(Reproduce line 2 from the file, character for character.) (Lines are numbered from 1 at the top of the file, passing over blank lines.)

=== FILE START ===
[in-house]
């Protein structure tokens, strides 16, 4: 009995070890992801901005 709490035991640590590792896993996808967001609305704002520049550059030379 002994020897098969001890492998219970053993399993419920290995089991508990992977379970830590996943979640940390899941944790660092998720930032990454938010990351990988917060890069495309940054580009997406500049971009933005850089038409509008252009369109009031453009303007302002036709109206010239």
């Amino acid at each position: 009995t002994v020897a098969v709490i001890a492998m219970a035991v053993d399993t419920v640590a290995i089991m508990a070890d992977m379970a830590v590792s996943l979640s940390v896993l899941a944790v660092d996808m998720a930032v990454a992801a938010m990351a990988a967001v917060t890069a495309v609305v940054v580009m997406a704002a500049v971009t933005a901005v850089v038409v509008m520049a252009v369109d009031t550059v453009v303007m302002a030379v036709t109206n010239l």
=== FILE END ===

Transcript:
């Protein structure tokens, strides 16, 4: 009995070890992801901005 709490035991640590590792896993996808967001609305704002520049550059030379 002994020897098969001890492998219970053993399993419920290995089991508990992977379970830590996943979640940390899941944790660092998720930032990454938010990351990988917060890069495309940054580009997406500049971009933005850089038409509008252009369109009031453009303007302002036709109206010239």